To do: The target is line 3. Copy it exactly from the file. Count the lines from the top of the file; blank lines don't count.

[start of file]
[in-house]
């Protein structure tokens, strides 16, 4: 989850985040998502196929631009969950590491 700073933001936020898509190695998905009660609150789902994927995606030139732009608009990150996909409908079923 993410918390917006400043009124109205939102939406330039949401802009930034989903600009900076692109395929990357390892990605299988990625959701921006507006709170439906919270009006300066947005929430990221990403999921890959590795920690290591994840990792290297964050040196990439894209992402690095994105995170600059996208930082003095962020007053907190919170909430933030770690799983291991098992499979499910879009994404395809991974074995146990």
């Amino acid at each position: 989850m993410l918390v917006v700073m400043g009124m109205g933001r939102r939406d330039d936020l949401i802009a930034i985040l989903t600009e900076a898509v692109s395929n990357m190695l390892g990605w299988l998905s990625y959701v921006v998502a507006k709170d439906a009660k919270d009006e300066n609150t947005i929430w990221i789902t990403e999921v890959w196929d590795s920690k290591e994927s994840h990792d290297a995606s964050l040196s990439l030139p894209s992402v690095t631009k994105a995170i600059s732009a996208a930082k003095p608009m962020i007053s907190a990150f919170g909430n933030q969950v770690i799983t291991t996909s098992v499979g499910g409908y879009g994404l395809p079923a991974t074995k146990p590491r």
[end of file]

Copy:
């Amino acid at each position: 989850m993410l918390v917006v700073m400043g009124m109205g933001r939102r939406d330039d936020l949401i802009a930034i985040l989903t600009e900076a898509v692109s395929n990357m190695l390892g990605w299988l998905s990625y959701v921006v998502a507006k709170d439906a009660k919270d009006e300066n609150t947005i929430w990221i789902t990403e999921v890959w196929d590795s920690k290591e994927s994840h990792d290297a995606s964050l040196s990439l030139p894209s992402v690095t631009k994105a995170i600059s732009a996208a930082k003095p608009m962020i007053s907190a990150f919170g909430n933030q969950v770690i799983t291991t996909s098992v499979g499910g409908y879009g994404l395809p079923a991974t074995k146990p590491r």